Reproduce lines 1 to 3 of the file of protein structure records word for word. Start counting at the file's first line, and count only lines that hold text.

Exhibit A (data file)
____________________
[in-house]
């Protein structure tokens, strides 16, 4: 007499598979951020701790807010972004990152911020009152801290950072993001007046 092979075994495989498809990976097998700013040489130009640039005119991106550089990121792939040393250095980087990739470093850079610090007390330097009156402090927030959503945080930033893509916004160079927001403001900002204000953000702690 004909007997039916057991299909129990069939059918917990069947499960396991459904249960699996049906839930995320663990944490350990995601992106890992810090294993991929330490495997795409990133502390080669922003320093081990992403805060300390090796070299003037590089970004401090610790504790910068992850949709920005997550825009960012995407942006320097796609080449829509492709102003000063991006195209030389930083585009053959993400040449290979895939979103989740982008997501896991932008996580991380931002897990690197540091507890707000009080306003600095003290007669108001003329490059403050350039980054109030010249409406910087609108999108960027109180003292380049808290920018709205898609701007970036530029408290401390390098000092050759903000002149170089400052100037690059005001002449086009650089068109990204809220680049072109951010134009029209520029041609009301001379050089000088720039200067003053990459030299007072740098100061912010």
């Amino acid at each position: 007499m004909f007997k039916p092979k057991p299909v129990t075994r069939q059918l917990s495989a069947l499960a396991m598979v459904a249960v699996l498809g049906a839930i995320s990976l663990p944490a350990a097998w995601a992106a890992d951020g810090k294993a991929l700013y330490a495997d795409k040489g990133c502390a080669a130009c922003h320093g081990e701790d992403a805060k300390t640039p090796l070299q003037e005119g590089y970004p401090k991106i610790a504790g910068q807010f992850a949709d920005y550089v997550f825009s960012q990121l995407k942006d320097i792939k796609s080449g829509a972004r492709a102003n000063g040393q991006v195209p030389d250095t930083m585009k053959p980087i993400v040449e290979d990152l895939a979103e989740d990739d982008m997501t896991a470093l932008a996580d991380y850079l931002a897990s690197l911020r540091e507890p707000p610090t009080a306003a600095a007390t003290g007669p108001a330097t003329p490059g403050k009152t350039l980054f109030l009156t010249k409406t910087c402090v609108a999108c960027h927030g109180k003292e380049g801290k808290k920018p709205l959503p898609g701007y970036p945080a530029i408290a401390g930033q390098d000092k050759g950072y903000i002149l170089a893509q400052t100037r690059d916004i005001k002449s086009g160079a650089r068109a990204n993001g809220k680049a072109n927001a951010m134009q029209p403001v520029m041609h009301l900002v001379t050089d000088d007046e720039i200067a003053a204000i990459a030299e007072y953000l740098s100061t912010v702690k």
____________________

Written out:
[in-house]
């Protein structure tokens, strides 16, 4: 007499598979951020701790807010972004990152911020009152801290950072993001007046 092979075994495989498809990976097998700013040489130009640039005119991106550089990121792939040393250095980087990739470093850079610090007390330097009156402090927030959503945080930033893509916004160079927001403001900002204000953000702690 004909007997039916057991299909129990069939059918917990069947499960396991459904249960699996049906839930995320663990944490350990995601992106890992810090294993991929330490495997795409990133502390080669922003320093081990992403805060300390090796070299003037590089970004401090610790504790910068992850949709920005997550825009960012995407942006320097796609080449829509492709102003000063991006195209030389930083585009053959993400040449290979895939979103989740982008997501896991932008996580991380931002897990690197540091507890707000009080306003600095003290007669108001003329490059403050350039980054109030010249409406910087609108999108960027109180003292380049808290920018709205898609701007970036530029408290401390390098000092050759903000002149170089400052100037690059005001002449086009650089068109990204809220680049072109951010134009029209520029041609009301001379050089000088720039200067003053990459030299007072740098100061912010």
């Amino acid at each position: 007499m004909f007997k039916p092979k057991p299909v129990t075994r069939q059918l917990s495989a069947l499960a396991m598979v459904a249960v699996l498809g049906a839930i995320s990976l663990p944490a350990a097998w995601a992106a890992d951020g810090k294993a991929l700013y330490a495997d795409k040489g990133c502390a080669a130009c922003h320093g081990e701790d992403a805060k300390t640039p090796l070299q003037e005119g590089y970004p401090k991106i610790a504790g910068q807010f992850a949709d920005y550089v997550f825009s960012q990121l995407k942006d320097i792939k796609s080449g829509a972004r492709a102003n000063g040393q991006v195209p030389d250095t930083m585009k053959p980087i993400v040449e290979d990152l895939a979103e989740d990739d982008m997501t896991a470093l932008a996580d991380y850079l931002a897990s690197l911020r540091e507890p707000p610090t009080a306003a600095a007390t003290g007669p108001a330097t003329p490059g403050k009152t350039l980054f109030l009156t010249k409406t910087c402090v609108a999108c960027h927030g109180k003292e380049g801290k808290k920018p709205l959503p898609g701007y970036p945080a530029i408290a401390g930033q390098d000092k050759g950072y903000i002149l170089a893509q400052t100037r690059d916004i005001k002449s086009g160079a650089r068109a990204n993001g809220k680049a072109n927001a951010m134009q029209p403001v520029m041609h009301l900002v001379t050089d000088d007046e720039i200067a003053a204000i990459a030299e007072y953000l740098s100061t912010v702690k």